The Mystery Guest on this episode is the wonderful actor and playwright Peter Ustinov. It is not surprising that he's very witty, and one of the treats to is that he, of course, provides his answers with dialects
Ustinov was renowned for his dialects. And seeing this video harkened me back to a favorite story.
One of Ustinov's acclaimed performances was on TV for the Hallmark Hall of Fame production, "A Storm in Summer," written by, of all people, Rod Serling. Though Serling was of course renowned for writing The Twilight Zone, it's less known that he wrote some deeply emotional dramatic pieces, including the acclaimed Requiem for a Heavyweight and Patterns -- and A Storm in Summer.
This latter told the story during the Vietnam War of an old, embittered Jewish, New York deli owner who is put in a position against his wishes to take care of a young African-American kid with a heavy chip on his shoulder when his nephew backs out of being a Big Brother for the summer. It's one of the few -- if only -- Hallmark Hall of Fame production that I know of that ever got repeated. (I watched both airings.) It won the Emmy in 1970 for Best Drama, and Ustinov won the Emmy for Best Actor, beating out such people as..oh, Laurence Olivier. Yes, it was that good. It remains one of the greatest things I've ever seen on television.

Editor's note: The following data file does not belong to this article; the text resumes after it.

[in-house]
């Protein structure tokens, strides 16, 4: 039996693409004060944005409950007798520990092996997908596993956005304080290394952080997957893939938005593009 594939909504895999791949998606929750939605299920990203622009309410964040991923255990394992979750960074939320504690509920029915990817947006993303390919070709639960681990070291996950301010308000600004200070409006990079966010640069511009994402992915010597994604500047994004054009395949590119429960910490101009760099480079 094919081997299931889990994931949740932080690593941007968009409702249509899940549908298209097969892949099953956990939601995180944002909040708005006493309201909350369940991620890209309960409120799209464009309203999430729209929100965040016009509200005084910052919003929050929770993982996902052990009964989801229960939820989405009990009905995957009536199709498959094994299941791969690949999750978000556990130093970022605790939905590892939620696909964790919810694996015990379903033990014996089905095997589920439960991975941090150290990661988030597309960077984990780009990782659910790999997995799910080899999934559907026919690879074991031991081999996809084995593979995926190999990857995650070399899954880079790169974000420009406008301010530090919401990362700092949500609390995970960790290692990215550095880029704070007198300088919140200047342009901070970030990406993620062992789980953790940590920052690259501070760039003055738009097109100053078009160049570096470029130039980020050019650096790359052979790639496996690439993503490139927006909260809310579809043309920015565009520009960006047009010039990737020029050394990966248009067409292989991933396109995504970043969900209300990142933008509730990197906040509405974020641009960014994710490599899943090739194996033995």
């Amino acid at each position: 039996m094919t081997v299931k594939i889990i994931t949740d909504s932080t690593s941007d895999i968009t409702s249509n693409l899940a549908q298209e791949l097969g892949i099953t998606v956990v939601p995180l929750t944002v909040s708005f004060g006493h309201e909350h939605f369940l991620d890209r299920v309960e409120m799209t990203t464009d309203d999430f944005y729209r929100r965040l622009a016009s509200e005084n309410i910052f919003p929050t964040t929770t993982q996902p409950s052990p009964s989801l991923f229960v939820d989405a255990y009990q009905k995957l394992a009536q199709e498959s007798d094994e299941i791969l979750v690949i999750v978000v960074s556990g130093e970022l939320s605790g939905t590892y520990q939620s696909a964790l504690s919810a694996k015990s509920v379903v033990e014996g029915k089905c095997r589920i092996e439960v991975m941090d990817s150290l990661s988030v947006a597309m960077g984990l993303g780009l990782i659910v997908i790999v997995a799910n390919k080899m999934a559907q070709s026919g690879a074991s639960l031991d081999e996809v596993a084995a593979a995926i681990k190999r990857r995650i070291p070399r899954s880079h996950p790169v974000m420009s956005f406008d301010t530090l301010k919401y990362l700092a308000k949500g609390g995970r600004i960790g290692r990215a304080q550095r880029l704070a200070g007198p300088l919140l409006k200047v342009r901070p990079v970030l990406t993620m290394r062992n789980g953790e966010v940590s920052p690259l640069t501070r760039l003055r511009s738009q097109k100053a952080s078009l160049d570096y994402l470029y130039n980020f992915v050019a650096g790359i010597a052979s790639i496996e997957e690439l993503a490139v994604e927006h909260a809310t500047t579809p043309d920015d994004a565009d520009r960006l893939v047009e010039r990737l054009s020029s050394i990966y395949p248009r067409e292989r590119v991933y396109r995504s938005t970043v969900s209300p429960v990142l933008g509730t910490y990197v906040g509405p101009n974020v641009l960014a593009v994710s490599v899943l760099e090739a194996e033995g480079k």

Jump forward a dozen years to 1982. I was in my early days starting out in publicity, working at Universal Pictures, and we were having a press junket in New York for the film, Evil Under the Sun, that starred Peter Ustinov as Agatha Christie's, Hercule Poirot. It was the only junket I was taken on -- but was it ever memorable, for a lot of reasons. And high among those reasons is that, as the lowest and youngest on the totem pole, I had to pick up Peter Ustinov at the airport.
He was a pleasant fellow on the ride back, willing to chat, and a good storyteller. And at one point, we drove in our limousine through an ethnic neighborhood much like the one that had been the core of A Storm in Summer. I mentioned how much the streets were driving through reminding me of it, and how much I utterly loved the production, watching it twice, And without any prompting, 12 years after having made the film, he immediately went into his old Jewish deli owner character, Abel Shaddick. And he started ad libbing in character his throughts about New York and the neighborhood.
I'm here to tell you it was one of the thrills of my life. It was just great.
All that came flooding back as I watched this. Not that I need much prompting for those memories to flood back, it happens often.
Robert J. Elisberg is a political commentator, screenwriter, novelist, tech writer and also some other things that I just tend to keep forgetting.
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